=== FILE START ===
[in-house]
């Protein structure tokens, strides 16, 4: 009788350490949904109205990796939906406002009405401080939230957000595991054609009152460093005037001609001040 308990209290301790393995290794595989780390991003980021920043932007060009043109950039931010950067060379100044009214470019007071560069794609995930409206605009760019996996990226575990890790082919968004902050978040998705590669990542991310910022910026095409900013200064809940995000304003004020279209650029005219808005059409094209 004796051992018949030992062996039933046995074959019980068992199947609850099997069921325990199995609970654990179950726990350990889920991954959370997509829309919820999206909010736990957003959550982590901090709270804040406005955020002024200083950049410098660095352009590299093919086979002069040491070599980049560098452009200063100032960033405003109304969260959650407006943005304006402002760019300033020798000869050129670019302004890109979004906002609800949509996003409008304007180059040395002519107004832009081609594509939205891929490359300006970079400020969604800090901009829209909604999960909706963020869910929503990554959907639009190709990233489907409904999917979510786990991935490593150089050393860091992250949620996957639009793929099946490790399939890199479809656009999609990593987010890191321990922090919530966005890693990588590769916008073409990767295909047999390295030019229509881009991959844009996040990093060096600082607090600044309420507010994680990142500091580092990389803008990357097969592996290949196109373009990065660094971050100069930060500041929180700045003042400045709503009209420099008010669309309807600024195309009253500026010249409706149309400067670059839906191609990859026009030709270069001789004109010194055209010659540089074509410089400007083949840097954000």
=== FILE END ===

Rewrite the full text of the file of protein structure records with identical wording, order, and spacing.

[in-house]
């Protein structure tokens, strides 16, 4: 009788350490949904109205990796939906406002009405401080939230957000595991054609009152460093005037001609001040 308990209290301790393995290794595989780390991003980021920043932007060009043109950039931010950067060379100044009214470019007071560069794609995930409206605009760019996996990226575990890790082919968004902050978040998705590669990542991310910022910026095409900013200064809940995000304003004020279209650029005219808005059409094209 004796051992018949030992062996039933046995074959019980068992199947609850099997069921325990199995609970654990179950726990350990889920991954959370997509829309919820999206909010736990957003959550982590901090709270804040406005955020002024200083950049410098660095352009590299093919086979002069040491070599980049560098452009200063100032960033405003109304969260959650407006943005304006402002760019300033020798000869050129670019302004890109979004906002609800949509996003409008304007180059040395002519107004832009081609594509939205891929490359300006970079400020969604800090901009829209909604999960909706963020869910929503990554959907639009190709990233489907409904999917979510786990991935490593150089050393860091992250949620996957639009793929099946490790399939890199479809656009999609990593987010890191321990922090919530966005890693990588590769916008073409990767295909047999390295030019229509881009991959844009996040990093060096600082607090600044309420507010994680990142500091580092990389803008990357097969592996290949196109373009990065660094971050100069930060500041929180700045003042400045709503009209420099008010669309309807600024195309009253500026010249409706149309400067670059839906191609990859026009030709270069001789004109010194055209010659540089074509410089400007083949840097954000």